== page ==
will be slow. For more details see
    http://groups.google.com/groups?q= ...&rnum=1&ic=1&selm=

    > My question is Am I Doing correct? Or there is a better solution?

    While the structure you use is not common among ASP developers, it does
    have some advantages and is perfectly fine, especially if it works for
    you. There is no reason to abandon a successful approach.

    FWIW the approach you use is sometimes called the "fusebox" approach. It
    is most commonly used in the scripting language/engine Cold Fusion. But
    it can be used in any language, as you can see.

    Good Luck,
    Michael D. Kersey
     
    Michael D. Kersey, Aug 13, 2003
    #16
  17. Lin Ma

    Bob Barrows Guest

    Guinness Mann wrote:
    > In article <ePh$>,
    > says...
    >
    > Speaking of formatting, am I the only person in the world who puts
    > some effort into formatting my ASP code so that it looks good in "view
    > source?"
    >

    I agree with Aaron. I really don't care what it looks like when I view
    source. I'm only viewing source for debugging purposes, which only happens
    during the application development phase, at most once or twice (yeah, right
    <grin>) - Any reformatting can be done by copying and pasting from notepad
    into my editor. Once that phase is done, I really don't mind forcing the
    hacker trying to reverse-engineer my page to add his own whitespace ...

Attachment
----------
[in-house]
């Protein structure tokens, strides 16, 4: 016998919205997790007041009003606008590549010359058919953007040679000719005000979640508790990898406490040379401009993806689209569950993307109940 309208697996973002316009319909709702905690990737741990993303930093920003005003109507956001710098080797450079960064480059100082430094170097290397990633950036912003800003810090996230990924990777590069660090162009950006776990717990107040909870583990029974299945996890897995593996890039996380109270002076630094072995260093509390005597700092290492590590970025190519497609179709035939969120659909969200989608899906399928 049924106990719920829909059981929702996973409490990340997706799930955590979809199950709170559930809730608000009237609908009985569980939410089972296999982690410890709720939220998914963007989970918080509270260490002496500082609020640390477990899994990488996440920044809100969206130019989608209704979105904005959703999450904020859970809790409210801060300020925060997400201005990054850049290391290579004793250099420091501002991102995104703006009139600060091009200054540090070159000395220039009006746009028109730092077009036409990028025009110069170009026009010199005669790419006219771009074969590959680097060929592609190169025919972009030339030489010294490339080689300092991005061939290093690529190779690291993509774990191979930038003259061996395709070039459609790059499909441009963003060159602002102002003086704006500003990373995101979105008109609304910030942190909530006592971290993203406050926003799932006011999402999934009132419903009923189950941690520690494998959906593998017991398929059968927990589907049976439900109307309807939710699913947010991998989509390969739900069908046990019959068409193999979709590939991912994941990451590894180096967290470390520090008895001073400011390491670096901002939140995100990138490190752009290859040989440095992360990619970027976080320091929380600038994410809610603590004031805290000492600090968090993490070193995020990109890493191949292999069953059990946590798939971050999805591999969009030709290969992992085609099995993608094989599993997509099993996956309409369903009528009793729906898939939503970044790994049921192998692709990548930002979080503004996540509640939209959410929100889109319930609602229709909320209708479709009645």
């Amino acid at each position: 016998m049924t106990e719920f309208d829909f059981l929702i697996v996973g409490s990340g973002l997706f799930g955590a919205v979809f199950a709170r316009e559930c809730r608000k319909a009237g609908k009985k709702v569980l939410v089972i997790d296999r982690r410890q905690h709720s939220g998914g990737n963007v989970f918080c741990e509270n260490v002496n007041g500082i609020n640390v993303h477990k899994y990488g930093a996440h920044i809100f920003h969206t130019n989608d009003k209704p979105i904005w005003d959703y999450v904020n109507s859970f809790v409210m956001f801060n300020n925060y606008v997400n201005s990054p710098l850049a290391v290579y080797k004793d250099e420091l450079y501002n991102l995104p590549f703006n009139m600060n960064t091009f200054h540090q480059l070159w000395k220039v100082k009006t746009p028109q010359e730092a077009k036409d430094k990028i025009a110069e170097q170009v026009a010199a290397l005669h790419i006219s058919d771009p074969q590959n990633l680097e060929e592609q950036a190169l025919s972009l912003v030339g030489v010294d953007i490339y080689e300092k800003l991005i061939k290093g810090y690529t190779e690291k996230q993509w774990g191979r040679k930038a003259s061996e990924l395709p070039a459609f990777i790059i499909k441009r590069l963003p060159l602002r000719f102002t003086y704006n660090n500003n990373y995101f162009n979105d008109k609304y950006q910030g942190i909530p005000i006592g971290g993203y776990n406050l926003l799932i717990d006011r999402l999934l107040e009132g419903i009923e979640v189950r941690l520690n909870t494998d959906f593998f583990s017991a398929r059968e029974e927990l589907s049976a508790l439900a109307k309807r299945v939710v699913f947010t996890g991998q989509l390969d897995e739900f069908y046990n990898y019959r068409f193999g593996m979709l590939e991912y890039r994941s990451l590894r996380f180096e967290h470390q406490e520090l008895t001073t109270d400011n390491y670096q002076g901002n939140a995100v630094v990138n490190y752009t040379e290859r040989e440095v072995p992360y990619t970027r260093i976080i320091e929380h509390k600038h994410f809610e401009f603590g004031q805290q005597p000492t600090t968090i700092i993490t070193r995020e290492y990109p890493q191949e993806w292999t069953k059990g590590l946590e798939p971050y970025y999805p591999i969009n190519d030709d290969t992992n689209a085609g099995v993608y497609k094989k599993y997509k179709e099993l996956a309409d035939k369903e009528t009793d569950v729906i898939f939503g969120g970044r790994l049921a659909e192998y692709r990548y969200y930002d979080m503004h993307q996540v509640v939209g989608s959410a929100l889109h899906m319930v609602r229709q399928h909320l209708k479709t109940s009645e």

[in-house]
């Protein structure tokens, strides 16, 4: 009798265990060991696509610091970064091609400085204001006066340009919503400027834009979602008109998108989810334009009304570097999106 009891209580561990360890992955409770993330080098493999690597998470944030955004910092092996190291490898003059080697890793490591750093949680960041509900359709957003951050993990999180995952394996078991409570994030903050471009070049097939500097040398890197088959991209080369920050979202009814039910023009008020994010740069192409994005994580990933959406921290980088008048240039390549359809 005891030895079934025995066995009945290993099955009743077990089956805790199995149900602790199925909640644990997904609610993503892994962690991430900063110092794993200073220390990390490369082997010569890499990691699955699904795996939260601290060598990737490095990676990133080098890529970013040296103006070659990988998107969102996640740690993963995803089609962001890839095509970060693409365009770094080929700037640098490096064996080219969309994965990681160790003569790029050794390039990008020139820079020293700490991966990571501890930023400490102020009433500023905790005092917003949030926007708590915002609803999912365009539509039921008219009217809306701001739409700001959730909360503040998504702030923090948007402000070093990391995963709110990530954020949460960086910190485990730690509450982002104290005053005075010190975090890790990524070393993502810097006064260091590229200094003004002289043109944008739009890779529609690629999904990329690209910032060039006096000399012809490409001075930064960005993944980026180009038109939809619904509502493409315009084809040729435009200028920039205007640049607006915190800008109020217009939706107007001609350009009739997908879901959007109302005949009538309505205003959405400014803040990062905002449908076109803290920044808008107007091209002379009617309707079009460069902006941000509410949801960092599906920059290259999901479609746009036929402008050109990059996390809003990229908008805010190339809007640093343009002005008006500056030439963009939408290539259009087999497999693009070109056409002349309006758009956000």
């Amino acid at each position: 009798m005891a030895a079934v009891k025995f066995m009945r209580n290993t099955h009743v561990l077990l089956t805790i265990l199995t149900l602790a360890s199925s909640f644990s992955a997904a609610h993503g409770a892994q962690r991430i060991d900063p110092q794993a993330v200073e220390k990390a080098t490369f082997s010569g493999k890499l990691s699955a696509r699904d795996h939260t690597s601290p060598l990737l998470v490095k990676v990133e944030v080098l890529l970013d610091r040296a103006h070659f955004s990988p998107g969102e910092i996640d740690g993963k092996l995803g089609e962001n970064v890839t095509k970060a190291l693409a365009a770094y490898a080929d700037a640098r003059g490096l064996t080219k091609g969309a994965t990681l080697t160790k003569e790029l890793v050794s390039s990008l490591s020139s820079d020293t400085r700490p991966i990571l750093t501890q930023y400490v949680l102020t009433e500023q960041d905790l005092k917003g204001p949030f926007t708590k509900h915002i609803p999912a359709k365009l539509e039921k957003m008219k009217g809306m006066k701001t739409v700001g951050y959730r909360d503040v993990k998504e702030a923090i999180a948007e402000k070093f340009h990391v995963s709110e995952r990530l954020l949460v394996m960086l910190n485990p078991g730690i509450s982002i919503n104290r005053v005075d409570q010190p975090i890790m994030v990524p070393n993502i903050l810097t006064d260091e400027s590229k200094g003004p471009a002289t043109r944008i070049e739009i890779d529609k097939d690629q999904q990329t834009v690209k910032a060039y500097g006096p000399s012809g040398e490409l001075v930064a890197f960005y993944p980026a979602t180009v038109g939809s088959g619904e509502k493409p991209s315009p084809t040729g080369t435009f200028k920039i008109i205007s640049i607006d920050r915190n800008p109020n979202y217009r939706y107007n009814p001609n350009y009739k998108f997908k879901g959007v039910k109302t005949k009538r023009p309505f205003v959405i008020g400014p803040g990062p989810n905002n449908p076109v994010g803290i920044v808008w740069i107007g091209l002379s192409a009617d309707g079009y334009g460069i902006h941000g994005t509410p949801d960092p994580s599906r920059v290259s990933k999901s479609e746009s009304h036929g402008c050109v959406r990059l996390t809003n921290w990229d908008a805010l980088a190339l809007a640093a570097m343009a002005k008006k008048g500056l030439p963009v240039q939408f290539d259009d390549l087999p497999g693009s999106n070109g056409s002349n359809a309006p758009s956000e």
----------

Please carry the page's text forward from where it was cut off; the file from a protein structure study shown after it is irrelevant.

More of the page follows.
Bob Barrows
     
    Bob Barrows, Aug 13, 2003
    #17
  18. Lin Ma

    Jeff Cochran Guest

    >I dunno. I suppose I could put all the business logic into activeX
    >objects and just do the rendering in ASP, but when I started this
    >project I didn't understand that. There would still be code to
    >maintain, although I admit I could make much better code in C++ than in
    >VBS...


    That's an entirely different discussion, but it really does determine
    a great portion of your coding design. There's always a debate about
    where to place business logic, in a web app it's often on the web
    server, but it could be front-end in an ActiveX control, or back end
    in a database rule or stored procedure. Sometimes it makes sense to
    choose one over another, sometimes it's the programmer's experience
    that dictates the choice.

    >I have a program. It has branches. Depending on which branch you take,
    >different code is included. There is code for students. Code for
    >instructors. Code for monitors. Code for administrators. I'm not just
    >serving up a bunch of static pages.


    Nobody's talking about serving static pages, but rather about using
    multiple pages over cramming all the code into one.

    >If you sum the lines of code I mentioned (about 1650) and divide that
    >figure by the number of files in the subsystem (34) you get less than 50
    >lines/file. On average. And they're never all included at the same
    >time. And about half (700) of those lines are re-used in other
    >subsystems.


    That's different. On a dynamic include you can do this. The way Lin
    Ma had described the setup, all lines were included, and by that
    virtue processed, they were just broken into separate files for ease
    of debugging and maintenance. If you're using 30 files and including
    only those pertinent to the page being executed, whether dynamically
    or by manual design, that's normal good programming.

    The real problem with ASP is the difficulty of doing dynamic includes.
    It's easy to do "If this then do this" but not as easy to do "If this
    then do this, but if not, don't even put the code to do it in..."

    Jeff
     
    Jeff Cochran, Aug 13, 2003
    #18
  19. Lin Ma

    Ray at Guest

    "Guinness Mann" <> wrote in message
    > > Speaking of formatting, am I the only person in the world who puts some